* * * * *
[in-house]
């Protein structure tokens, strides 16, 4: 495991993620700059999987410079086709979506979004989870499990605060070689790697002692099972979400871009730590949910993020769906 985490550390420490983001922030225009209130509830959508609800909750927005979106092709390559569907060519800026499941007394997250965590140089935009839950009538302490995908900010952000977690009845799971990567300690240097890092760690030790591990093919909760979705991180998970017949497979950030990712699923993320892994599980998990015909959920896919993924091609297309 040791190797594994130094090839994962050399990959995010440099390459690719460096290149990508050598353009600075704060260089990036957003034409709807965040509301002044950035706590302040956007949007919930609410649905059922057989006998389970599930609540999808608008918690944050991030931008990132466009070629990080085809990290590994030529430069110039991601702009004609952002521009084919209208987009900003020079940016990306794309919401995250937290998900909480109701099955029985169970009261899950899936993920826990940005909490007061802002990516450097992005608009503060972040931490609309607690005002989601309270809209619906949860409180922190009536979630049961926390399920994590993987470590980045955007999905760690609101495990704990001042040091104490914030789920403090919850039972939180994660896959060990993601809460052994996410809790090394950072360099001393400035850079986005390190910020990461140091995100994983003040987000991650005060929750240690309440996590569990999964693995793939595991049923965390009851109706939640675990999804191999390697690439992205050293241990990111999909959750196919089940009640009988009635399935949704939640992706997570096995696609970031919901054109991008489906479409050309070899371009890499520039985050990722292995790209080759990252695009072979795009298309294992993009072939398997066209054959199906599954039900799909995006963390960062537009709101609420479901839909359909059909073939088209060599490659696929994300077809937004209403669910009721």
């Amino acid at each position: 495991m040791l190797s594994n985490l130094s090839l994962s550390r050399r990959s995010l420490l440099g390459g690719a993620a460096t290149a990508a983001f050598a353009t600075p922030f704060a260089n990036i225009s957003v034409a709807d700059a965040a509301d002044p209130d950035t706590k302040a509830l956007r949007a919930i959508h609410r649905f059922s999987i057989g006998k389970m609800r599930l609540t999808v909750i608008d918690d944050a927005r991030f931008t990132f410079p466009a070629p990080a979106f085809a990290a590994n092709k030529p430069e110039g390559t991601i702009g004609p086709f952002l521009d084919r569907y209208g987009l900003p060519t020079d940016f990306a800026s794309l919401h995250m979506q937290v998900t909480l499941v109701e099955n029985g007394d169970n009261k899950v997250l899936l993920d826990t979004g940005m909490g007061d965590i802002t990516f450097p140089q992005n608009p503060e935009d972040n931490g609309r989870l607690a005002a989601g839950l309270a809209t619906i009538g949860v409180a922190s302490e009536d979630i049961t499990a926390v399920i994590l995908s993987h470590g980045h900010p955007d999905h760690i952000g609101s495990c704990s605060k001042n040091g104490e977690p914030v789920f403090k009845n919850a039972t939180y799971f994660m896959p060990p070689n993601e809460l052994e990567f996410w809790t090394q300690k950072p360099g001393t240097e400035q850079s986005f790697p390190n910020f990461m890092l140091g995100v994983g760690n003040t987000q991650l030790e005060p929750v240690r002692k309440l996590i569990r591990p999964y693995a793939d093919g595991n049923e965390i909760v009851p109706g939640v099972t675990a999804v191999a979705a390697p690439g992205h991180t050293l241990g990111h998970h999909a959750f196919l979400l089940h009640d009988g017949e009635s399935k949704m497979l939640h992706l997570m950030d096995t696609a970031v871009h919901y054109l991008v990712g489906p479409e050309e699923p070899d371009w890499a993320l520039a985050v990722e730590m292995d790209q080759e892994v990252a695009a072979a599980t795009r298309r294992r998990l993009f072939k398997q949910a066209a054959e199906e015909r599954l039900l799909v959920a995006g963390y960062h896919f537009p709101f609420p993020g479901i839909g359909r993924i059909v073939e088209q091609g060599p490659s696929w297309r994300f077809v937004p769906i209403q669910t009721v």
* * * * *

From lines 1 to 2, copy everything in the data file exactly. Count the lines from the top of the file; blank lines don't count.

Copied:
[in-house]
């Protein structure tokens, strides 16, 4: 495991993620700059999987410079086709979506979004989870499990605060070689790697002692099972979400871009730590949910993020769906 985490550390420490983001922030225009209130509830959508609800909750927005979106092709390559569907060519800026499941007394997250965590140089935009839950009538302490995908900010952000977690009845799971990567300690240097890092760690030790591990093919909760979705991180998970017949497979950030990712699923993320892994599980998990015909959920896919993924091609297309 040791190797594994130094090839994962050399990959995010440099390459690719460096290149990508050598353009600075704060260089990036957003034409709807965040509301002044950035706590302040956007949007919930609410649905059922057989006998389970599930609540999808608008918690944050991030931008990132466009070629990080085809990290590994030529430069110039991601702009004609952002521009084919209208987009900003020079940016990306794309919401995250937290998900909480109701099955029985169970009261899950899936993920826990940005909490007061802002990516450097992005608009503060972040931490609309607690005002989601309270809209619906949860409180922190009536979630049961926390399920994590993987470590980045955007999905760690609101495990704990001042040091104490914030789920403090919850039972939180994660896959060990993601809460052994996410809790090394950072360099001393400035850079986005390190910020990461140091995100994983003040987000991650005060929750240690309440996590569990999964693995793939595991049923965390009851109706939640675990999804191999390697690439992205050293241990990111999909959750196919089940009640009988009635399935949704939640992706997570096995696609970031919901054109991008489906479409050309070899371009890499520039985050990722292995790209080759990252695009072979795009298309294992993009072939398997066209054959199906599954039900799909995006963390960062537009709101609420479901839909359909059909073939088209060599490659696929994300077809937004209403669910009721």